Thus, in teaching international and foreign law research, I have been trying to think of ways to incorporate discussions about structural and institutional racism within the context of researching international law into my course syllabus. Last semester, before the first class, I asked students to read the Introduction to Imperialism, Sovereignty and the Making of International Law, by Antony Anghie, a seminal text exploring the colonialist roots of international law, which we then discuss on the first day of class. To demonstrate how nations’ self-interest in maintaining power and influence might affect the final outcomes of international conventions, I also ask students on the first day of class to search for an article by William Schabas on genocide in Max Planck Encyclopedias and to read the section on cultural genocide. The article notes that cultural genocide (the destruction of the group through cultural means, such as prohibition of language or religion) was highly controversial, and ultimately excluded from the 1948 Genocide Convention. For a thorough discussion on the negotiation and interpretation of the Genocide Convention, see Laurelyn Whitt & Alan W. Clarke, North American Genocides: Indigenous Nations, Settler Colonialism, and International Law (Cambridge Univ. Press 2019). I then ask the students to think about why the concept of cultural genocide was so controversial in the early 20th century and which countries they think objected to it, drawing attention to the assimilation policies towards indigenous populations of some of the objecting countries, such as Canada and the United States. In so doing, I emphasize the importance of understanding the overall economic, social, and political context within which international law is made.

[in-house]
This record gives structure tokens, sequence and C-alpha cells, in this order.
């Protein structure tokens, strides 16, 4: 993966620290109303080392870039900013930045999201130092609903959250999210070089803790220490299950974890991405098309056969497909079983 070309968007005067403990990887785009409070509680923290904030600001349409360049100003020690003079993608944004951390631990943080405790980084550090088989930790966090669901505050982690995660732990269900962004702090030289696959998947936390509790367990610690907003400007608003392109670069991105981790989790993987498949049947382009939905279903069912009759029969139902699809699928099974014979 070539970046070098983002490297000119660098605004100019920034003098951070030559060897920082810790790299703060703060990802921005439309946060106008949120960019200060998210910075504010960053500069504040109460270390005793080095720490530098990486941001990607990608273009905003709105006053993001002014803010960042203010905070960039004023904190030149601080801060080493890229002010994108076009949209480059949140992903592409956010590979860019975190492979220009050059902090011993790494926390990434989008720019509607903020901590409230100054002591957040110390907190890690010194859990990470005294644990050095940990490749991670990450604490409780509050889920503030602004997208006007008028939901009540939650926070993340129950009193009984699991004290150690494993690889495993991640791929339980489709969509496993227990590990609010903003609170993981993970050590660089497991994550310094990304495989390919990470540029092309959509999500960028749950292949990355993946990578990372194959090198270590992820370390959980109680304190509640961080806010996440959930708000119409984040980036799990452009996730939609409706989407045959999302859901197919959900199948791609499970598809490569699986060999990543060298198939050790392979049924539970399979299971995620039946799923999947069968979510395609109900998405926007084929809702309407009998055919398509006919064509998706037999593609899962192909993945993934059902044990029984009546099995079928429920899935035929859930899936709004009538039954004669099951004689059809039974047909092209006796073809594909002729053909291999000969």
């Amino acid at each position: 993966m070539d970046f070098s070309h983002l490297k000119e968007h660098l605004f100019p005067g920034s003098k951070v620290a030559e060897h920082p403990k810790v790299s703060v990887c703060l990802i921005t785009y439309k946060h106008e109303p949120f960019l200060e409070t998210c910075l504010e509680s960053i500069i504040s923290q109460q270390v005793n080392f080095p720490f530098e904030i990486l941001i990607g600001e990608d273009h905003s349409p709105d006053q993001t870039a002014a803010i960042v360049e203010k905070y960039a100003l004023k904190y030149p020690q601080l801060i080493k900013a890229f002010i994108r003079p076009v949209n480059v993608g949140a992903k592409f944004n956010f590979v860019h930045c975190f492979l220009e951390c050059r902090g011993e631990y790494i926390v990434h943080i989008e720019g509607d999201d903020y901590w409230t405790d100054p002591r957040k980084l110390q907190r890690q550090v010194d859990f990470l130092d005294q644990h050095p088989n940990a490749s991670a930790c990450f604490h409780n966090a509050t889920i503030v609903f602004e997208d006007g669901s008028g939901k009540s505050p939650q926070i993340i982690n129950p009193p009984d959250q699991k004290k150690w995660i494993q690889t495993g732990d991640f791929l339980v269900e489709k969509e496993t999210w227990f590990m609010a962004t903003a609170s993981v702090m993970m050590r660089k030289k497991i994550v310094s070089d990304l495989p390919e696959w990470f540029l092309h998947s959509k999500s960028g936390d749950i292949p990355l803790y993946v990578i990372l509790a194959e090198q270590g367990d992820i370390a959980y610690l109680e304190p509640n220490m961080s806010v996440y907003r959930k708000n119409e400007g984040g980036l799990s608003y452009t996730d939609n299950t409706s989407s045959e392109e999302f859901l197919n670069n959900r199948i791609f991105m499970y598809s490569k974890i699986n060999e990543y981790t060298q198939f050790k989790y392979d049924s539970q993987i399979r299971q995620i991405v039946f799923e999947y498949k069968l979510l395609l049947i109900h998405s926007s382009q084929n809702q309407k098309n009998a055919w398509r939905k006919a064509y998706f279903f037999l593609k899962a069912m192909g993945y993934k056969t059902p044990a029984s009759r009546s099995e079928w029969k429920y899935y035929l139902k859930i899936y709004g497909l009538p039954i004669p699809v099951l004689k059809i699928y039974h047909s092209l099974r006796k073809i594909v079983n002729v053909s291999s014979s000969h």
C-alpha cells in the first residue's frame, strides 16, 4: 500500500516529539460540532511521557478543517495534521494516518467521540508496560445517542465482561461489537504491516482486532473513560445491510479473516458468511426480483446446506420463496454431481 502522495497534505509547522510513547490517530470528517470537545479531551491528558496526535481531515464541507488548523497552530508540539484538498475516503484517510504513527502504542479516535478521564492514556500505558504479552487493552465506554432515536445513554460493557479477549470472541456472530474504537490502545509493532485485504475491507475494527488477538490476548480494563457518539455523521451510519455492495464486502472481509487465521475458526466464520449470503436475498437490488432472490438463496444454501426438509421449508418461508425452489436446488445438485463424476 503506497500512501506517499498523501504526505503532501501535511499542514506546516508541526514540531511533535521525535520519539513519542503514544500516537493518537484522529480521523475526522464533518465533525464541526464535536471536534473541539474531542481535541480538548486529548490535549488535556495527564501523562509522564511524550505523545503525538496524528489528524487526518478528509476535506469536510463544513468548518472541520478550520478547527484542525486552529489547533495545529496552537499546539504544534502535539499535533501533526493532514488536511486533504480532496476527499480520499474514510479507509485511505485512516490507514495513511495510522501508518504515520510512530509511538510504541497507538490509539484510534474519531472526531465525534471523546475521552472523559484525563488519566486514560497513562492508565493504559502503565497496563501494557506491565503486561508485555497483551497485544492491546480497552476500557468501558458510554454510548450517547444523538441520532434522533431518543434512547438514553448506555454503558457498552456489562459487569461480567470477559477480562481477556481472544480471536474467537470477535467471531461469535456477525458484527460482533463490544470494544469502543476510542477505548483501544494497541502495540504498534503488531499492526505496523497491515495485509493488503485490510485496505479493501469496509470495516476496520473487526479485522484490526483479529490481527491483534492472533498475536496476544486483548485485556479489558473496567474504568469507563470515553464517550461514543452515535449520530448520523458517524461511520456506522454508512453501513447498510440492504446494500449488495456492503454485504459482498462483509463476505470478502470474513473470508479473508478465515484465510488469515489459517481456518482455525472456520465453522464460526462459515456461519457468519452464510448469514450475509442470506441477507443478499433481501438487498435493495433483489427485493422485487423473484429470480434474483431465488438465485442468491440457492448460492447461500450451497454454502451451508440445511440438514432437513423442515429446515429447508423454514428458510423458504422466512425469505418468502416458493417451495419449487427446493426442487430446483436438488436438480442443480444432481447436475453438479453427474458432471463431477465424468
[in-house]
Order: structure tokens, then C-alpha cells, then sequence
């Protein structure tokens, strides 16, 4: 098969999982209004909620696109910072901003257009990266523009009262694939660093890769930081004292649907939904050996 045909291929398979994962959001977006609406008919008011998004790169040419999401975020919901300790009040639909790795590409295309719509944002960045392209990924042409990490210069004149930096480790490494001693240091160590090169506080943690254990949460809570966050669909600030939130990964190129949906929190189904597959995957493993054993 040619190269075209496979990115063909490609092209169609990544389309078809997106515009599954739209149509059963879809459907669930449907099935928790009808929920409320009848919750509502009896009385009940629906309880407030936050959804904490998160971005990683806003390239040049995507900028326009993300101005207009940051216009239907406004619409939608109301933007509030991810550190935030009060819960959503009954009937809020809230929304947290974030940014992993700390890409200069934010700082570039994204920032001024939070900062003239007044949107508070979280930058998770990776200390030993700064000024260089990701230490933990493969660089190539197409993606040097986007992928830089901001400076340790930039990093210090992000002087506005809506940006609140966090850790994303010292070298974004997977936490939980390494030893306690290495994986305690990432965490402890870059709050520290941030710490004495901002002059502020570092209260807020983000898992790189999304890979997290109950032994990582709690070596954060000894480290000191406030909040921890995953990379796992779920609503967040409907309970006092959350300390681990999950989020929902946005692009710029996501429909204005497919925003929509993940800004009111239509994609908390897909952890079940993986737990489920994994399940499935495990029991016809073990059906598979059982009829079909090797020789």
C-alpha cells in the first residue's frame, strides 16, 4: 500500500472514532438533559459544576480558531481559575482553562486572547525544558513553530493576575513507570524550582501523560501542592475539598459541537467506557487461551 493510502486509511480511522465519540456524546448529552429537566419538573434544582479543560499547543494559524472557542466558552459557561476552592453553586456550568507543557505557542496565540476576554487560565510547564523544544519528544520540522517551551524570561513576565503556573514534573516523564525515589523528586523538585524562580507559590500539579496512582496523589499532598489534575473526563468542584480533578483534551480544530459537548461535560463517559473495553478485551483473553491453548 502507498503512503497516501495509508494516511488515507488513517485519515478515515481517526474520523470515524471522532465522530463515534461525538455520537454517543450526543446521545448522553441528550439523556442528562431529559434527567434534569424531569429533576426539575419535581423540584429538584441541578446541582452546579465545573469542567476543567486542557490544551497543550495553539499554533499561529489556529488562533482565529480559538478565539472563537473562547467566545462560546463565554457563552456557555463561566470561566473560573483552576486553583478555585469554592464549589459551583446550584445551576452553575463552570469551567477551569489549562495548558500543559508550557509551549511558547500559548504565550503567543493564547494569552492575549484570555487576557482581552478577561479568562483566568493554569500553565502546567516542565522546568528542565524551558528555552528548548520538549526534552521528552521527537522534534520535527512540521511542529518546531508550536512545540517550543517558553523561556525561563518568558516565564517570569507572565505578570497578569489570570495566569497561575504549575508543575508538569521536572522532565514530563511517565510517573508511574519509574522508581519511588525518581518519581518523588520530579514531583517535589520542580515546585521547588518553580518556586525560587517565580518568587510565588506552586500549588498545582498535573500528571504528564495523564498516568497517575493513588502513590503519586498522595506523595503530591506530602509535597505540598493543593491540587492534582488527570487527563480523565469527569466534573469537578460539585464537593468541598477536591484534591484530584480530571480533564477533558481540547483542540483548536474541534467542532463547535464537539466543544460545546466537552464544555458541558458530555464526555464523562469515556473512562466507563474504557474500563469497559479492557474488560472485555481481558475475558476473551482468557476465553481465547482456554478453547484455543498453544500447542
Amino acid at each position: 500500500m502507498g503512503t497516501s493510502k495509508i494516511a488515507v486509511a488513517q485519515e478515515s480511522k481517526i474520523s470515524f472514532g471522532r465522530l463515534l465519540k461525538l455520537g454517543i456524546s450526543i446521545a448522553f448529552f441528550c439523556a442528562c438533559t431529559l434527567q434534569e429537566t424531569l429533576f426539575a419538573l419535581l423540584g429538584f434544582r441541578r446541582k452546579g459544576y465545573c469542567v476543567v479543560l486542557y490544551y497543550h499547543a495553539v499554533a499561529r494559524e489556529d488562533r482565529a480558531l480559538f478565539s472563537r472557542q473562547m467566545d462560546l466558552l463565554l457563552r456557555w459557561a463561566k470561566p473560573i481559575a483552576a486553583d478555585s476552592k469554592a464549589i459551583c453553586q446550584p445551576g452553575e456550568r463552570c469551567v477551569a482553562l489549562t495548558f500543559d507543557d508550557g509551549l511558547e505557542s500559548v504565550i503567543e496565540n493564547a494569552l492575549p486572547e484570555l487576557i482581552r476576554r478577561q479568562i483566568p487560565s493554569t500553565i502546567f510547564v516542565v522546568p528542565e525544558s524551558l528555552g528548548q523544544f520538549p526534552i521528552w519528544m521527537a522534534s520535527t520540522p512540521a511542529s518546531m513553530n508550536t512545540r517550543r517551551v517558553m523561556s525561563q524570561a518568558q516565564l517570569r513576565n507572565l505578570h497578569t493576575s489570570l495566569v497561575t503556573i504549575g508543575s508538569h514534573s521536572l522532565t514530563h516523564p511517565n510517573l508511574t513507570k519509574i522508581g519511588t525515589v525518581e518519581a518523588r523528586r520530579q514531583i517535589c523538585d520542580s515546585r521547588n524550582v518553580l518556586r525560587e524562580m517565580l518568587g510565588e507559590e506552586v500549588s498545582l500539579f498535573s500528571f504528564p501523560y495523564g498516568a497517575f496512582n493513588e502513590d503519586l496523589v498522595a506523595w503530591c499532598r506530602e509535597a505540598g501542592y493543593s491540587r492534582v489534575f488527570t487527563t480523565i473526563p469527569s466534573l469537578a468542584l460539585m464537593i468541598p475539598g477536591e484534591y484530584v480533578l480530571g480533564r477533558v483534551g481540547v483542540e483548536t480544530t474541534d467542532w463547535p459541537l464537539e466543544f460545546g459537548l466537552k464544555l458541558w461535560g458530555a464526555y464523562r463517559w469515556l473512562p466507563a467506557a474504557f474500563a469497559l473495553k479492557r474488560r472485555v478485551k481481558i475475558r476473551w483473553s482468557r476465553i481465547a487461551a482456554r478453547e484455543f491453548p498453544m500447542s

Throughout the course, I try to incorporate current examples of inequities within the context of researching international law. For example, I’ve had students research instances of environmental racism such as the notorious “Cancer Alley” in Louisiana and the destructive oil spills in the Niger Delta, then research potentially applicable international environmental and human rights law or developing law, including the movement to create a crime of ecocide under the Rome Statute. In another exercise, I had students research COVID vaccine distribution and the relevant treaties to address whether international human rights law requires equitable distribution. For students who wish to explore issues of structural racism in more depth, I suggest optional readings such as selected chapters from Settler Colonialism, Race, and the Law: Why Structural Racism Persists by Natsu Taylor Saito. I also encourage students to take the implicit association test at Project Implicit to explore their own implicit biases and to consider how implicit bias might affect policy and law-making on the national and international levels.
My hope is that students leave the class not only with knowledge about how and where to find international law, but also with a more complete picture of how racism, bias, and colonialism are woven into the fabric of international law. Thus, when conducting research on any international or foreign legal issue, they know to look beyond just the law to the undergirding economic and political interests of the actors involved and the historical power structures that persist to this day. The feedback I’ve received from students has been overwhelmingly positive, but I have much to learn on how to incorporate these issues into my class and I would love to hear ideas and suggestions from others on how to address these issues when teaching international and foreign law research.